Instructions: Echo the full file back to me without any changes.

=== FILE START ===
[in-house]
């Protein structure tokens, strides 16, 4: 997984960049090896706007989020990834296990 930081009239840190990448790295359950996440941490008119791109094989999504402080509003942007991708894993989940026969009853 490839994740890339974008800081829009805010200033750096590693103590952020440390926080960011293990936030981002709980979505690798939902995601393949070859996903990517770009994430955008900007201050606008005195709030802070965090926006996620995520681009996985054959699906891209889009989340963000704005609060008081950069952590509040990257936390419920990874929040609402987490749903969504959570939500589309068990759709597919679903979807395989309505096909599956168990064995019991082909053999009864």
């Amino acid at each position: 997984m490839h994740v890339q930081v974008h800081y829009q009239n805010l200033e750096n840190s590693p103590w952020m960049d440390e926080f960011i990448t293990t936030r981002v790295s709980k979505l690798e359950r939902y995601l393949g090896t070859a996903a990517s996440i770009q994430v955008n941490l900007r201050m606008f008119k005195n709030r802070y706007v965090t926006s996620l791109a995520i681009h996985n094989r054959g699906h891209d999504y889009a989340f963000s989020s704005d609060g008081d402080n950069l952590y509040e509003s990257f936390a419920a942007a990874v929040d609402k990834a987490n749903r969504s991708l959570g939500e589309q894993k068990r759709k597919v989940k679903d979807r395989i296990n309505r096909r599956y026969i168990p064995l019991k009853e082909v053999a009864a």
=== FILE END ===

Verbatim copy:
[in-house]
């Protein structure tokens, strides 16, 4: 997984960049090896706007989020990834296990 930081009239840190990448790295359950996440941490008119791109094989999504402080509003942007991708894993989940026969009853 490839994740890339974008800081829009805010200033750096590693103590952020440390926080960011293990936030981002709980979505690798939902995601393949070859996903990517770009994430955008900007201050606008005195709030802070965090926006996620995520681009996985054959699906891209889009989340963000704005609060008081950069952590509040990257936390419920990874929040609402987490749903969504959570939500589309068990759709597919679903979807395989309505096909599956168990064995019991082909053999009864």
């Amino acid at each position: 997984m490839h994740v890339q930081v974008h800081y829009q009239n805010l200033e750096n840190s590693p103590w952020m960049d440390e926080f960011i990448t293990t936030r981002v790295s709980k979505l690798e359950r939902y995601l393949g090896t070859a996903a990517s996440i770009q994430v955008n941490l900007r201050m606008f008119k005195n709030r802070y706007v965090t926006s996620l791109a995520i681009h996985n094989r054959g699906h891209d999504y889009a989340f963000s989020s704005d609060g008081d402080n950069l952590y509040e509003s990257f936390a419920a942007a990874v929040d609402k990834a987490n749903r969504s991708l959570g939500e589309q894993k068990r759709k597919v989940k679903d979807r395989i296990n309505r096909r599956y026969i168990p064995l019991k009853e082909v053999a009864a």